Guru Padmasambhava’s life story, from miraculous birth to the establishment of the Nyingma school, underscores his monumental impact on Buddhism. His teachings, rooted in both Bon and Buddhist traditions, reflect a deep understanding of spiritual practices and a commitment to spreading enlightenment. Through his contributions, Padmasambhava remains a revered figure, symbolizing the integration of wisdom, compassion, and the power of transformation in the pursuit of spiritual awakening.
The Parinirvana of Guru Padmasambhava
According to the scriptures of his teachings, Guru Padmasambhava achieved Parinirvana, a state of final nirvana after death. His departure was not an end but a continuation of his commitment to subdue demons in the southwest. It was foretold that he would reincarnate in the southwest to fulfill this promise to his father, demonstrating his enduring dedication to protecting the Dharma and its practitioners.
A Mystical Figure in the History of Buddhism
Guru Padmasambhava is a legendary figure in the history of Buddhism, particularly during the early days of its introduction to Tibet from India. Living in the 8th century, he hailed from the kingdom of Uddiyana (present-day Pakistan). He was ordained in Bengal under the guidance of Master Prabhahasti, receiving the name Shakya Senge (Lion of the Shakyas), and studied numerous exoteric and esoteric texts under many great teachers.
His Spiritual Journey and Achievements
Padmasambhava practiced intensely in charnel grounds, known as places of powerful spiritual practices, where he attained various siddhis (spiritual powers) associated with Vajrayana Buddhism. His reputation for these accomplishments spread far and wide, leading to an invitation from King Trisong Detsen of Tibet to come and spread Buddhism. With the support of King Trisong Detsen, Guru Padmasambhava played a pivotal role in the propagation of Vajrayana Buddhism in Tibet. Alongside another great Indian master, Shantarakshita, they established the first Buddhist monastery in Tibet, Samye Monastery, which still stands as a testament to over twelve centuries of Tibetan Buddhism. This establishment marked the beginning of ordained Buddhist practitioners in Tibet.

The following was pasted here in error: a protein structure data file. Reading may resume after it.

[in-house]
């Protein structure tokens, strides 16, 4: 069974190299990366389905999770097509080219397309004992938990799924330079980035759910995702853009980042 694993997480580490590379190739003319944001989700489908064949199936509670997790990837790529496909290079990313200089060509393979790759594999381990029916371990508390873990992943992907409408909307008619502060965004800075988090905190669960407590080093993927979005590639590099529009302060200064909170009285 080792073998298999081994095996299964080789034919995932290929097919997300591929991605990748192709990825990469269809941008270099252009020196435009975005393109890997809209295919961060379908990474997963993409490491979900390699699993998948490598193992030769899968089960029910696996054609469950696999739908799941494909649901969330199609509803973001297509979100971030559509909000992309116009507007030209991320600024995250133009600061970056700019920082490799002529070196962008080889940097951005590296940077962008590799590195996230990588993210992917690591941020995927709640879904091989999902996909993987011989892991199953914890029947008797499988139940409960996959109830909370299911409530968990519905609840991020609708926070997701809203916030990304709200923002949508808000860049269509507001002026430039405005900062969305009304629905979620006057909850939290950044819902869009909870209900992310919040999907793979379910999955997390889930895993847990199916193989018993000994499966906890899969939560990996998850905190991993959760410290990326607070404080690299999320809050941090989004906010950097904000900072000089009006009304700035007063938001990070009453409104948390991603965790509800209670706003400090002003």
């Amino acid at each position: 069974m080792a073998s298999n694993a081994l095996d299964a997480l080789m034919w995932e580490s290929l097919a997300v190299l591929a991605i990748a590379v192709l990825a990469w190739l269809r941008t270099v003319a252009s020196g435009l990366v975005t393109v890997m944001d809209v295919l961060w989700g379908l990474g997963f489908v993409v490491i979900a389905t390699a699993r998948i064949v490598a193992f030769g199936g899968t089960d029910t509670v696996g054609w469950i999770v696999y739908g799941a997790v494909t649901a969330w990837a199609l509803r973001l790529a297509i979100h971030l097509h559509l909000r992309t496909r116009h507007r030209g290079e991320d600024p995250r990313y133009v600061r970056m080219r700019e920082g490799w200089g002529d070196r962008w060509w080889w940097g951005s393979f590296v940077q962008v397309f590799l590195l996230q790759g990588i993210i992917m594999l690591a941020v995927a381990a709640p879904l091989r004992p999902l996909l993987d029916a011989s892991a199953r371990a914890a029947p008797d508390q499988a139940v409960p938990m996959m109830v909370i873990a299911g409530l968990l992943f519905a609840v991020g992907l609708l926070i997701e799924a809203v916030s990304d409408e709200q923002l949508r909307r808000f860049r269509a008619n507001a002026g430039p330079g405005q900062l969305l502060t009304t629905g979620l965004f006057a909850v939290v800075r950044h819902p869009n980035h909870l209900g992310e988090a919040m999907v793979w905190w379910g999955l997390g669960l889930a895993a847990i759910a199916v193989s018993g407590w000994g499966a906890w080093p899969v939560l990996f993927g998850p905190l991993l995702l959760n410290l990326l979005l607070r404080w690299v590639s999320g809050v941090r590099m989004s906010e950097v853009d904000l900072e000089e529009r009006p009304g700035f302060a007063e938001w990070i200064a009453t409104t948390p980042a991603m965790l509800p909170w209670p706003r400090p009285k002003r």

His Legacy and the Nyingma School
Guru Padmasambhava’s efforts in subduing local spirits and laying the foundation for Buddhism’s growth in Tibet were monumental. He cultivated a generation of accomplished practitioners, including the king himself, among the twenty-five disciples who achieved great spiritual heights. Tibetan society venerates him alongside Trisong Detsen and Shantarakshita as one of the “Three Great Stupas.” Guru Padmasambhava translated important texts and teachings, laying the groundwork for the Nyingma school of Tibetan Buddhism, which regards him as the “Second Buddha.” His introduction of Tantric Buddhism to Tibet marks the beginning of the Vajrayana tradition in the region.
The Enduring Compassion of Guru Padmasambhava
Guru Padmasambhava, a pivotal figure in Tibetan Buddhism, famously proclaimed, “I have never abandoned those who have faith in me, nor even those who lack it. Though they may not see me, my children will always be safeguarded by my compassionate heart.” He also expressed a profound sentiment of universal love, stating, “I love you, I love him, and ultimately, I love myself.”
Yeshe Tsogyal’s biography, written in 1610, states that Guru Padmasambhava was born during King Trisong Detsen’s reign in Uddiyana, now part of present-day Pakistan. Some stories identify him as the son of King Indrabhuti, who significantly contributed to establishing the Vajrayana tradition in India. Initially known as Lotus Light, he later became known as Padmasambhava, or Lotus-Born, after mastering various spiritual practices and teachings. His journey involved receiving teachings from many masters across India and becoming one of the four main disciples of Buddha Vajradhara. His teachings showed a strong influence from the Chan (Zen) tradition, particularly from his visit to Mount Wutai in China.
King Trisong Detsen’s invitation led to Guru Padmasambhava’s controversial arrival in Tibet. He is estimated to have left India for Nepal in 750 AD and arrived in Lhasa by 752 AD, starting the construction of Samye Monastery, which was completed in 754 AD. This timeline implies that he was in Tibet before Trisong Detsen’s reign, questioning the story of his invitation by the king. Scholars generally agree that Trisong Detsen ruled from 755 to 797 AD, suggesting that Guru Padmasambhava’s significant contributions to Tibetan Buddhism and the foundation of Samye Monastery, modeled after India’s Odantapuri Monastery, likely happened after 766 AD.
Guru Padmasambhava has received widespread reverence across all Tibetan Buddhism schools for his immense contributions. He played a vital role in training and developing a generation of Tibetan scholars and practitioners, including 25 notable individuals who achieved significant spiritual accomplishments, like Vairotsana and Yeshe Tsogyal, renowned translators and teachers of their time.
Legends and Influence of Guru Rinpoche